The Recording Academy and the hip-hop community have long had a bumpy road, and this year’s Grammy Awards proved to be no different.
Show producer Ken Erlich told the New York Times ahead of music’s biggest night that he had trouble securing rap artists, including Kendrick Lamar, Childish Gambino and Drake to perform — although the Toronto rapper later showed up to the awards show, winning Best Rap Song for “God’s Plan,” only to say in his acceptance speech that “you don’t need” validation from securing golden trophies.
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Kevin Mazur/Getty Images for The Recording Academy
Erlich said the situation was disappointing.
“When they don’t take home the big prize, the regard of the academy, and what the Grammys represent, continues to be less meaningful to the hip-hop community, which is sad,” Ehrlich told the paper ahead of the show.
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Despite all of the rejection, the Grammys did secure rappers Travis Scott and Cardi B to perform. Still, it’s hard to ignore the growing chasm between the hip-hop community and the Grammy Awards.
Kevin Winter/Getty Images
ESSENCE asked five Grammy Award-nominated rappers, along with Clive Davis as well as singers and producers what the Recording Academy could do to improve the relationship and bring the two sides together.
Watch the video above to see what they had to say, or scroll below:
1 of 8 Vivien Killilea/Getty Images for Chrysalis Butterfly Ball
"Reach out to the artists. Give them love. Invite them in and invite some people in on the merit of the music and not necessarily only because they're national names. Some people just need to come because they make great music. And catch some people early in their careers."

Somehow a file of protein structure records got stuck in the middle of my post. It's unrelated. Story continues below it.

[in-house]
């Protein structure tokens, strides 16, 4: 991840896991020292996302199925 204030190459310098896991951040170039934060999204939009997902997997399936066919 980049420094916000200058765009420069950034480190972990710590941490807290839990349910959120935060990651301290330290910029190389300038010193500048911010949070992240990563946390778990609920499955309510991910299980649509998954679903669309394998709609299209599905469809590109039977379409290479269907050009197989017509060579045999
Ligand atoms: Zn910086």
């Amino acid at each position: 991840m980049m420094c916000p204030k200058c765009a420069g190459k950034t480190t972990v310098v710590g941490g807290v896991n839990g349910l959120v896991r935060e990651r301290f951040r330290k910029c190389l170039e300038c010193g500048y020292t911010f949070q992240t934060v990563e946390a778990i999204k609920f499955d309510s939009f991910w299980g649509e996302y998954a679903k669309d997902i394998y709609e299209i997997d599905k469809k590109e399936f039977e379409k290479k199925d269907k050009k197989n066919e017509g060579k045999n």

2 of 8 Rich Fury/Getty Images for The Recording Academy
"I think it's been two years now; they've started a committee that helps get the category and the nominees a bit more closer to the culture. I think they've done a good job. I look at the category this year, and I'm pretty happy with it."
3 of 8 Lester Cohen/Getty Images for The Recording Academy
"There's a call to arms as far as the artists investing their whole selves into the art form itself. I don't think it should be an appeasement for any one genre or any one individual. I think we should earn our keep at all times."
4 of 8 ROBYN BECK/AFP/Getty Images
"People get overlooked so I mean it's a good thing that they're listening and giving the people what they want."
5 of 8 Jeff Kravitz/FilmMagic
"A lot of rappers sometimes don't even know that it's their job to vote. Like, the actual superstars you gotta go and vote for the people that you believe in. So sometimes we're looking at other people to say that they need to do it, but...we're empowered if we want to be."
6 of 8 David Crotty/Patrick McMullan via Getty Images
"I see hip-hop really represented well this year."
7 of 8 Lester Cohen/Getty Images for The Recording Academy
"It's two worlds coming together. I think the hip-hop community has to get very involved with the Grammys and understand that the Grammys are a prestigious team of people, and the Grammys have to understand that hip-hop is ever-evolving."
8 of 8 Larry Busacca/Getty Images For The Recording Academy
"It deserves to be [front and center.] We're in the midst of the hip-hop revolution."
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